Every year nearly one million Social Security recipients nationwide rely on nonprofits, nursing homes and other so-called organizational payees to manage their benefits. However, the Social Security Administration exercises limited oversight to ensure that these organizations are not misusing beneficiaries’ funds, according to a new report by the Government Accountability Office (GAO).
While most recipients of Social Security Disability Insurance (SSDI), Supplemental Security Income (SSI), and Social Security retirement benefits receive their benefits in the form of monthly checks directly from the SSA, about 8 million recipients who are unable to manage their money have their checks sent to third parties, known as representative payees.
Most of these payees are individuals, such as family members or friends. Such individual representative payees have been the focus of increased oversight in recent years from Congress and disability advocacy groups.
But those who do not have a family member or friend to help out must turn to organizational payees, and this group has received less scrutiny. At the request of the House Ways and Means Committee’s Social Security Subcommittee, the GAO looked into SSA’s oversight of organizational payees to protect against financial abuse.
While the report credited the SSA with ensuring that organizational payees have adequate staffing, the GAO said that the SSA needs to do more to oversee these organizations’ financial management practices, and other day-to-day operations.
Critically, while the SSA conducts background checks for all individual payees, it does not do the same for key employees at organizations that are payees. To monitor compliance, the SSA relies primarily on on-site reviews. For larger organizations -- those with more than 50 employees -- on-site reviews occur only every three to four years. For smaller organizations, reviews are even less frequent, opening up potential opportunities for abuse.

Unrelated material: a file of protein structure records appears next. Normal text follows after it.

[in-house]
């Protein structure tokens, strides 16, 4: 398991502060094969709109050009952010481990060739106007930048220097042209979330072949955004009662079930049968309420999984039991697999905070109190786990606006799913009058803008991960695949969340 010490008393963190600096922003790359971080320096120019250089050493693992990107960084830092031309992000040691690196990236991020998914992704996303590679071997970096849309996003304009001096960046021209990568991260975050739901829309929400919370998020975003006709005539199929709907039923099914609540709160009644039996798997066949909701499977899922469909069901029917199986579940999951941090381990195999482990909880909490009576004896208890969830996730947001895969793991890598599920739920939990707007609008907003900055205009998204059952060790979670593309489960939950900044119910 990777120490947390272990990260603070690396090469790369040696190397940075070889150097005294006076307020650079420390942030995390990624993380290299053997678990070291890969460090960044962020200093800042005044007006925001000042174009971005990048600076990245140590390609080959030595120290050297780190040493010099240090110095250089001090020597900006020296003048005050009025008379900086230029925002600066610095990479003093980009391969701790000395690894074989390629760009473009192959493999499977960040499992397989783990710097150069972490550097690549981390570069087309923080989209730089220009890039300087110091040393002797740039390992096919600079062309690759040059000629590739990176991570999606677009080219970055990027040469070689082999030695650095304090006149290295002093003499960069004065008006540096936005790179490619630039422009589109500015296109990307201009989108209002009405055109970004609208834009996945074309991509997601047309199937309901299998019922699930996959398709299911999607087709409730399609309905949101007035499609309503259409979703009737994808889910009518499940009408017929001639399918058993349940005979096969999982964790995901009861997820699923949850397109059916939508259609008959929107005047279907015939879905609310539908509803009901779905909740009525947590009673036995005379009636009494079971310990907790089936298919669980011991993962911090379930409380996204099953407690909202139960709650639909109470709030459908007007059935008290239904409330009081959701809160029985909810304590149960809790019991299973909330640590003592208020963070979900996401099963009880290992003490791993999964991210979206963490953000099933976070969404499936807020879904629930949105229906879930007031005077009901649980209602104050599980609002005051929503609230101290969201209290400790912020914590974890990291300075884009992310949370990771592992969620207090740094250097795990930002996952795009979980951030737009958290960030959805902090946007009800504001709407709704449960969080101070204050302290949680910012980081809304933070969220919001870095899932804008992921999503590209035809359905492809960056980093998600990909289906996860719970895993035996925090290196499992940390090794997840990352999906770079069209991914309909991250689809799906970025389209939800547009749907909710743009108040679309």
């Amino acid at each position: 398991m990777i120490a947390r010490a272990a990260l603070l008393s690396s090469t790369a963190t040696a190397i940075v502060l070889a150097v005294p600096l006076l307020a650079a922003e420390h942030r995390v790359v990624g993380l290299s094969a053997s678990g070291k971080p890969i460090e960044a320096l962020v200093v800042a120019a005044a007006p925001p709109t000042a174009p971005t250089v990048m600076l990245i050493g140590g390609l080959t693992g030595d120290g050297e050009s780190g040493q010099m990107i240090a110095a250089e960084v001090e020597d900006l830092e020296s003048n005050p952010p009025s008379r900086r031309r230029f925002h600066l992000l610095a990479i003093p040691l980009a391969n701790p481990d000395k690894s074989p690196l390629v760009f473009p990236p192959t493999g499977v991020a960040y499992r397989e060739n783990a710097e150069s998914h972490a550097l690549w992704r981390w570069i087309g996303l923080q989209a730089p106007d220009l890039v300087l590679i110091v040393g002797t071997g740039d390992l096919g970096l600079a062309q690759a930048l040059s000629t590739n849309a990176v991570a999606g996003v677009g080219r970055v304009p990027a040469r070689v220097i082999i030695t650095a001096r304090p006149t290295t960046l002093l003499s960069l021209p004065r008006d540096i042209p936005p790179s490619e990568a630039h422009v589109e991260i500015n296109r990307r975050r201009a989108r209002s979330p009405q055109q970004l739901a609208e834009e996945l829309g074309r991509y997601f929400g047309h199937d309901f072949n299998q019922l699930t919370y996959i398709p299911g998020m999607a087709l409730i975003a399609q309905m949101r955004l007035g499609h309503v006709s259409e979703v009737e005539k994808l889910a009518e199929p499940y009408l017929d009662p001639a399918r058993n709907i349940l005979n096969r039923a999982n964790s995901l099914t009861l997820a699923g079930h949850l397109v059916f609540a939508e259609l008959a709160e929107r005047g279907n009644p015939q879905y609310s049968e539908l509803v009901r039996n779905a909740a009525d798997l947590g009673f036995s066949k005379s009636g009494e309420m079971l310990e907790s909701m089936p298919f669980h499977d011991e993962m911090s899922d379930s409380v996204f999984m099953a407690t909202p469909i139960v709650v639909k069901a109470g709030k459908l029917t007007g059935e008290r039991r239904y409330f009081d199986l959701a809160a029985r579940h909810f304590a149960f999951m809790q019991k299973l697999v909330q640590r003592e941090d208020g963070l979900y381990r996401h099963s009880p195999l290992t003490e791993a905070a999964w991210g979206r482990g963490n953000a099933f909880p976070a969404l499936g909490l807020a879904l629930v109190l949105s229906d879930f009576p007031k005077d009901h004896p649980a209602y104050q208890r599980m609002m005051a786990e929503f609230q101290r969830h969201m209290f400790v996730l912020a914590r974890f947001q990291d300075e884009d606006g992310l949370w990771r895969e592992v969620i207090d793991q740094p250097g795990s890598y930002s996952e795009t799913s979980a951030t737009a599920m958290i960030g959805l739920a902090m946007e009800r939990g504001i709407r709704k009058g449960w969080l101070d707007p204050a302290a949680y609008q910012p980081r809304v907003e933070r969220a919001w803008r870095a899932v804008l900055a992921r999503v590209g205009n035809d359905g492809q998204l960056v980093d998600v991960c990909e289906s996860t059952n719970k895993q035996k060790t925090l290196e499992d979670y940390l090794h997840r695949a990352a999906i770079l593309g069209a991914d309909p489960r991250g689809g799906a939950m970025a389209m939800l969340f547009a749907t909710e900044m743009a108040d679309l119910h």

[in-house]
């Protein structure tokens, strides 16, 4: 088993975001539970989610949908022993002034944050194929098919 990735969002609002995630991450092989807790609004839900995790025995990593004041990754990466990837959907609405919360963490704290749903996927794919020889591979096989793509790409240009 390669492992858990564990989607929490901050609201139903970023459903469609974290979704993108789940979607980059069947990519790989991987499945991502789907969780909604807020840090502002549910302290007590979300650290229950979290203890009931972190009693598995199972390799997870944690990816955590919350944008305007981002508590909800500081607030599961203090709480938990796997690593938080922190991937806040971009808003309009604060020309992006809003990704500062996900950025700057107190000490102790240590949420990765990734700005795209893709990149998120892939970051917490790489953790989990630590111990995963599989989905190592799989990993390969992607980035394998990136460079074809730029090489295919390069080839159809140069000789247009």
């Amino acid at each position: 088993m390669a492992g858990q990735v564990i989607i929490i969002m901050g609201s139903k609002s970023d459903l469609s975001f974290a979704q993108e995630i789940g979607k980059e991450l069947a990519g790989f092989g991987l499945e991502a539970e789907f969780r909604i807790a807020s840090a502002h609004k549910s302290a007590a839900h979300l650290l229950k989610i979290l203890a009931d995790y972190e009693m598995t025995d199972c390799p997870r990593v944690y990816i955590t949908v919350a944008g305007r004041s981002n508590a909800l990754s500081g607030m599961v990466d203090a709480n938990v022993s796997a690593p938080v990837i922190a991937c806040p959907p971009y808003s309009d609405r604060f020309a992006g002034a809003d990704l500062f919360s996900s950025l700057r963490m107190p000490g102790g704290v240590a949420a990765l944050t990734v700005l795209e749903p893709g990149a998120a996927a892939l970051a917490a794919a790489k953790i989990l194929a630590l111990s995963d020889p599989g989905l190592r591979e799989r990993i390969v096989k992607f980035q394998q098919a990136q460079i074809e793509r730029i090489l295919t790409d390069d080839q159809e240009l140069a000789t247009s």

The GAO recommends that that the SSA conduct background checks, increase its rate of onsite reviews and update its accounting form, among its nine recommendations.
“Organizational payees play a critical role in ensuring beneficiaries’ basic needs are met. The beneficiaries these payees serve—individuals who cannot manage their own finances and lack a family member or friend to do so on their behalf—are dependent on their representative payees and thus extremely vulnerable to financial abuse,” the report states . “It is therefore crucial that SSA take steps to shore up a range of gaps in how the agency evaluates, supports, and oversees payees to better ensure beneficiaries are protected.”
Click here to read to full report.Article Last Modified: 12/09/2019
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